If you followed the advice of the mainstream press, you would have dumped your holdings in Australian Real estate investment trusts (REITs) by now.
REITs enable investors to own a slice of some of the biggest commercial properties. From shopping malls, industrial complexes and supermarkets, through to office blocks and residential developments.
Of course, if you’re well-healed, you could always buy your own commercial property directly. But unless you’ve got millions to invest, it’s hard to get a start. Plus, you’ve got to deal with all the responsibilities that come with it.
For example, what happens if a tenant goes broke, or falls behind on their lease? And what about the cost of maintaining the property? Then there’s the insurance, and all the other day-to-day expenses.
By buying into property via a REIT, an investor gains exposure to the property market without all the hassles that come with being a property owner. A REIT appoints a property manager to manage the properties. It’s their job to collect the rent and deal with all the headaches.
Meanwhile, an investor collects regular distributions from the income the REIT generates. However, while income is a key attraction, it’s not the only reason investors buy REITs.
REITs regularly revalue their properties. Gradual and regular rental increases flow through to higher property valuations. If these properties increase in value, it flows through to the value of its shares.
Of course, it’s not a one-way street. If commercial property prices were to fall, it would negatively impact the value of the REIT.
It’s about income
While some stocks pay regular and reliable dividends, others are less reliable. Even the Big Four banks had to reduce their dividends in the wake of the great subprime fiasco.
However, because of their regular and reliable rental income, you’ll often read that investors value REITs (and infrastructure assets like toll roads, for example) like a bond. Because of this, income-focused funds will often split their investments between bonds and REITs.
It’s the job of the fund to allocate its money where it will get the highest return. Which means that if interest rates rise, this money can flow out of REITs and into bonds.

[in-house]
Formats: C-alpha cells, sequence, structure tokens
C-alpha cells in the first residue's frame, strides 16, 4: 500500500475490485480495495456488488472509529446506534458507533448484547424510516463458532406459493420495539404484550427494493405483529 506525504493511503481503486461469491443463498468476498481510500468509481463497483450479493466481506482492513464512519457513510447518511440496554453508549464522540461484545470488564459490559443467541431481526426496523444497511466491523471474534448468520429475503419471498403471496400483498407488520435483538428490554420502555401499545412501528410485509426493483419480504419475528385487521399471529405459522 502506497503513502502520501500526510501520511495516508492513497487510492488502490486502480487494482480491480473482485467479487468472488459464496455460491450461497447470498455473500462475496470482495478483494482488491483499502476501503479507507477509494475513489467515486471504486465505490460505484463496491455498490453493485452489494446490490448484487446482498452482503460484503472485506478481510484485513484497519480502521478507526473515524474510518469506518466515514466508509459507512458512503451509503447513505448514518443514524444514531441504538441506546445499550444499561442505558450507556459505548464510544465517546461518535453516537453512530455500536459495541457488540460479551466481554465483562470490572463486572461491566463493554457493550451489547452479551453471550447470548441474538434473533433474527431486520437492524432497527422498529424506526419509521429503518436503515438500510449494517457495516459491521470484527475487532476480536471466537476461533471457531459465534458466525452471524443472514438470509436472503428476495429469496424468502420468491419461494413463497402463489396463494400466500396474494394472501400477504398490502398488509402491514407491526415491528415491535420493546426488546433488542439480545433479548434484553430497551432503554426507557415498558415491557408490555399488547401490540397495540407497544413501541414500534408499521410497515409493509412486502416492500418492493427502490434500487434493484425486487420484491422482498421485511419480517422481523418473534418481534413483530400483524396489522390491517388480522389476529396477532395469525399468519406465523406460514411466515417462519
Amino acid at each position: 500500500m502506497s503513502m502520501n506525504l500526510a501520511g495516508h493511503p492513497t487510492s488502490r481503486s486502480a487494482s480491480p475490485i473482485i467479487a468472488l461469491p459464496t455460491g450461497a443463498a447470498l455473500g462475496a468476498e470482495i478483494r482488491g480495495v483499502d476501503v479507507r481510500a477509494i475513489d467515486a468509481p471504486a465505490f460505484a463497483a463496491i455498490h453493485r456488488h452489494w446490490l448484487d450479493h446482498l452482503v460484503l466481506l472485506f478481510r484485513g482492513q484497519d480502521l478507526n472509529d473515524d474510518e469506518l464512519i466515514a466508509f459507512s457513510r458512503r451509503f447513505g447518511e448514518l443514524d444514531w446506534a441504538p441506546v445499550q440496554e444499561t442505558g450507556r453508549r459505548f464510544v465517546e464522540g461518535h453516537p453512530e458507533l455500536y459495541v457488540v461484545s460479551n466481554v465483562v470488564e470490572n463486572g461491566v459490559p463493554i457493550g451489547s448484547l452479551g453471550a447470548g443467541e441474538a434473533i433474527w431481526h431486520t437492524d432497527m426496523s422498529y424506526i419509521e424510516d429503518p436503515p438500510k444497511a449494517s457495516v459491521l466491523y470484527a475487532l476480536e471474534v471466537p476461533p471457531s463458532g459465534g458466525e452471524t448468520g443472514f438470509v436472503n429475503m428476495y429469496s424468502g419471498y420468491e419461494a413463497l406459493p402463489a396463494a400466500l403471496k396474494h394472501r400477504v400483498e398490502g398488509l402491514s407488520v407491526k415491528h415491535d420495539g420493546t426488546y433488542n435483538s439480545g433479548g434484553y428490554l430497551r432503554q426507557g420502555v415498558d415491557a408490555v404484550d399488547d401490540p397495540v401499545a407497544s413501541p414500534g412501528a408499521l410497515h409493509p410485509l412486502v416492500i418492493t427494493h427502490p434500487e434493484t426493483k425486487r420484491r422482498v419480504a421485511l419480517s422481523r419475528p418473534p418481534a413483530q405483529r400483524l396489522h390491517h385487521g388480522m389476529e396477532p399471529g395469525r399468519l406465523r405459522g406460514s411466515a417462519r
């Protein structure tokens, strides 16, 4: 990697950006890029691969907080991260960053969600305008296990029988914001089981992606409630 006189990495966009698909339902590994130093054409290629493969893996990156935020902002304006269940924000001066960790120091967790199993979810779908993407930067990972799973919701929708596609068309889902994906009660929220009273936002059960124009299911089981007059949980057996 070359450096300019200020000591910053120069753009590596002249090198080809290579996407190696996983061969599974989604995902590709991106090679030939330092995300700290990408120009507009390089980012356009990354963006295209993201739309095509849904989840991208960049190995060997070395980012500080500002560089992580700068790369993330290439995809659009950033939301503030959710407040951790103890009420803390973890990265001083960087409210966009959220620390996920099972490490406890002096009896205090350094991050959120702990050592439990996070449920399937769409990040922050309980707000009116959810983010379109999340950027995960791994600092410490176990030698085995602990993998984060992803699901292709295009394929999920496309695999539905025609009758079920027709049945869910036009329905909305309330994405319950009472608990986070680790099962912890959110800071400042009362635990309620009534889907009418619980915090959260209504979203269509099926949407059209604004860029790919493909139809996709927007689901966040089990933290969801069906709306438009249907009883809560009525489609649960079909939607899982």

When the Fed in the US went into tightening mode, we saw REITs sold off in the second half of 2016. Even though rates aren’t expected to follow the US lead so rapidly in Australia, the market now believes that the current interest rate cycle has bottomed.
That’s why some investors have sold their holdings in REITs.
It’s not only about rates
But it’s not just interest rates that have caused such a big impact in our market. The impending arrival of Amazon saw investors scramble. Not only out of retail-facing REITs, but across the retail sector more broadly.
Retail darling JB Hi-Fi Ltd [ASX:JBH] fell from over $30 a share in February, to as low as $21.50 in the space of four months earlier this year. And Harvey Norman Holdings Ltd [ASX:HVN] didn’t fare well, either. It, too, fell from over $5, trading as low as $3.60 in June this year.
There’s no doubting Amazon has tremendous firepower, but it’s yet to make its start. As Lowes and Woolworths Ltd [ASX:WOW] discovered with its Masters joint venture, sometimes money isn’t enough.
Look at the sector it operates in
However, it’s important not to lump all REITs together. While retail-facing REITs (and stocks) have been under pressure, other lesser-known REITs have actually been climbing in value.
Take agricultural REIT Rural Funds Group [ASX:RFF] — a member of my income advisory buy-list, Total Income. RFF owns agricultural properties that it leases on long-term deals (average 13 years) to almond, poultry, cattle, vineyard and cotton producers.
While other REITs have been sold off, RFF is up around 20% this year alone. And that’s before you include dividends. Go back a bit further, and RFF’s share price has doubled in a little over two years.
Another REIT on the Total Income buy-list that has performed strongly over the same time is childcare-centre landlord Arena REIT [ASX:ARF]. While its share price isn’t up as far as RFF, it has gained around 50% in the last couple of years. Again, that’s before you include dividends.
The performance of these two REITs shows that you’ve got to look beyond the headlines to see where to (or not to) invest.
If you ignore this sector completely, these are the kind of gains you could be missing out on.
Editor, Total Income